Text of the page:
Kidney transplantation is life saving and compared to dialysis improves patient quality of life and decreases healthcare costs over time, but graft longevity is compromised by immunologic rejection and inadequate immunosuppression. Furthermore, the response to treatment for T-cell mediated rejection (TCMR) can be variable, is currently not predictable by clinical diagnostics nor understood from a mechanistic sense, and even partial treatment failure is associated with shortened graft longevity.
Intra-graft mechanisms of TCMR are poorly defined, largely because canonical methods of studying T cell biology require quantities of tissue that are not feasible to obtain longitudinally, T cells in dense extracellular matrix of the kidney are difficult to extract, and relevant animal models are poorly replicative of chronic disease in humans. Nevertheless, vast numbers of archived longitudinal allograft biopsy samples, with fine-grained contemporaneous clinical data, exist in the medical record and pathology archives. Therefore, there is both a strong need to develop novel approaches to interrogate residual diagnostic biopsy samples, and a unique opportunity to gain knowledge from materials and data already at hand, to improve patient outcomes in kidney transplantation and to further understand the behavior of T cells in human tissues.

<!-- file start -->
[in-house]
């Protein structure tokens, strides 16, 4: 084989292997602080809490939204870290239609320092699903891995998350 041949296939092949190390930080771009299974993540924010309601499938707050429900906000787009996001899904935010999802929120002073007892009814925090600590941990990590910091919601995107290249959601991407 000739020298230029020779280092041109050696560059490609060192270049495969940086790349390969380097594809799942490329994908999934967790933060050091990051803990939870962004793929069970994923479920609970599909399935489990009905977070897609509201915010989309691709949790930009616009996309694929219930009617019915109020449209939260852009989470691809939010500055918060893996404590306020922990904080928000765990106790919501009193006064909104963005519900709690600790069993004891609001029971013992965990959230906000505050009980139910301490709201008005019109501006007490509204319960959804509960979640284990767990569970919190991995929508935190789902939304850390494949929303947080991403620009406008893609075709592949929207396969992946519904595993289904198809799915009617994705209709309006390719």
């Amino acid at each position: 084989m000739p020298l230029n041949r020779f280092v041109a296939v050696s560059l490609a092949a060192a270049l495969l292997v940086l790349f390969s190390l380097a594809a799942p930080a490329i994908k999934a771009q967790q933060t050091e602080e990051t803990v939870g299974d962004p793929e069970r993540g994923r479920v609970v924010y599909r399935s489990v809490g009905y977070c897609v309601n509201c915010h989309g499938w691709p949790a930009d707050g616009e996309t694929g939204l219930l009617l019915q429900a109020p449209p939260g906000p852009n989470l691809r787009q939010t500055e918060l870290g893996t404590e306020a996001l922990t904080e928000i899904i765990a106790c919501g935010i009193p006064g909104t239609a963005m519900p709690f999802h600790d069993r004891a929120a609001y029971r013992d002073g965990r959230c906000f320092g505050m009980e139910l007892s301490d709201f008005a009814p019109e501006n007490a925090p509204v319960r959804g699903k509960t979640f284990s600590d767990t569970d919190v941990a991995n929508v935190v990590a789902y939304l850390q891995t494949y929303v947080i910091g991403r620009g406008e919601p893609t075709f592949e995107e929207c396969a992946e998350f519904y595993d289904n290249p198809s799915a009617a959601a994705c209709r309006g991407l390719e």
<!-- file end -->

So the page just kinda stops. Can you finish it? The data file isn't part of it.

Toward this, we are developing purpose-built discovery-based assays designed for maximal efficiency of information return from residual small biopsy allograft samples taken in the clinical course of kidney transplantation and held in pathology archives.